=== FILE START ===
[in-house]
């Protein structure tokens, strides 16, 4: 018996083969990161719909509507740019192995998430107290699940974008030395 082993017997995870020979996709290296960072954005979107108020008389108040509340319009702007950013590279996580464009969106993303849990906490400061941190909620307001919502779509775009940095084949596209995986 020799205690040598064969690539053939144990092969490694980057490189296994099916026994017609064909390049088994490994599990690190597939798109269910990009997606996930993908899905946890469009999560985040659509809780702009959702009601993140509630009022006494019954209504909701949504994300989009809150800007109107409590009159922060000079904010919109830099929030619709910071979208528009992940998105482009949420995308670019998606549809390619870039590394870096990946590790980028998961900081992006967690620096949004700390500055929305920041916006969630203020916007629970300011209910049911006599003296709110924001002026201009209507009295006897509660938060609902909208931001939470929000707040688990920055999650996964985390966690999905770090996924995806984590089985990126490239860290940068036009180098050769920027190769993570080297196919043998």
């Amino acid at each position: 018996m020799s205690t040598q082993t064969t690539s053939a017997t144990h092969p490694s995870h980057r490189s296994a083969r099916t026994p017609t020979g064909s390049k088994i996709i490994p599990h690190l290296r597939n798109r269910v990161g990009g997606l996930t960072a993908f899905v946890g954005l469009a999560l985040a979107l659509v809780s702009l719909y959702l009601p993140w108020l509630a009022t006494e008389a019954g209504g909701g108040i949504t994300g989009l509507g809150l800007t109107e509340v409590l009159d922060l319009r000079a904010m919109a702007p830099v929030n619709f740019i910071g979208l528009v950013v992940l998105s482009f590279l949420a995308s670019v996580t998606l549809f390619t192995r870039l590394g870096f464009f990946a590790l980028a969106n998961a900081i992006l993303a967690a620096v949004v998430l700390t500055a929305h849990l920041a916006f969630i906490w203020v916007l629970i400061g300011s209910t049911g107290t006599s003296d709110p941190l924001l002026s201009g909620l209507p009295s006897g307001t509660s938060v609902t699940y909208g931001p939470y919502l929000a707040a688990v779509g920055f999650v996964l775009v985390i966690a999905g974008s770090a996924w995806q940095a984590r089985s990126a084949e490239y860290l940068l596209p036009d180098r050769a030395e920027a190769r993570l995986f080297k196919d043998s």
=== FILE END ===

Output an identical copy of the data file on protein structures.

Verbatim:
[in-house]
């Protein structure tokens, strides 16, 4: 018996083969990161719909509507740019192995998430107290699940974008030395 082993017997995870020979996709290296960072954005979107108020008389108040509340319009702007950013590279996580464009969106993303849990906490400061941190909620307001919502779509775009940095084949596209995986 020799205690040598064969690539053939144990092969490694980057490189296994099916026994017609064909390049088994490994599990690190597939798109269910990009997606996930993908899905946890469009999560985040659509809780702009959702009601993140509630009022006494019954209504909701949504994300989009809150800007109107409590009159922060000079904010919109830099929030619709910071979208528009992940998105482009949420995308670019998606549809390619870039590394870096990946590790980028998961900081992006967690620096949004700390500055929305920041916006969630203020916007629970300011209910049911006599003296709110924001002026201009209507009295006897509660938060609902909208931001939470929000707040688990920055999650996964985390966690999905770090996924995806984590089985990126490239860290940068036009180098050769920027190769993570080297196919043998």
């Amino acid at each position: 018996m020799s205690t040598q082993t064969t690539s053939a017997t144990h092969p490694s995870h980057r490189s296994a083969r099916t026994p017609t020979g064909s390049k088994i996709i490994p599990h690190l290296r597939n798109r269910v990161g990009g997606l996930t960072a993908f899905v946890g954005l469009a999560l985040a979107l659509v809780s702009l719909y959702l009601p993140w108020l509630a009022t006494e008389a019954g209504g909701g108040i949504t994300g989009l509507g809150l800007t109107e509340v409590l009159d922060l319009r000079a904010m919109a702007p830099v929030n619709f740019i910071g979208l528009v950013v992940l998105s482009f590279l949420a995308s670019v996580t998606l549809f390619t192995r870039l590394g870096f464009f990946a590790l980028a969106n998961a900081i992006l993303a967690a620096v949004v998430l700390t500055a929305h849990l920041a916006f969630i906490w203020v916007l629970i400061g300011s209910t049911g107290t006599s003296d709110p941190l924001l002026s201009g909620l209507p009295s006897g307001t509660s938060v609902t699940y909208g931001p939470y919502l929000a707040a688990v779509g920055f999650v996964l775009v985390i966690a999905g974008s770090a996924w995806q940095a984590r089985s990126a084949e490239y860290l940068l596209p036009d180098r050769a030395e920027a190769r993570l995986f080297k196919d043998s």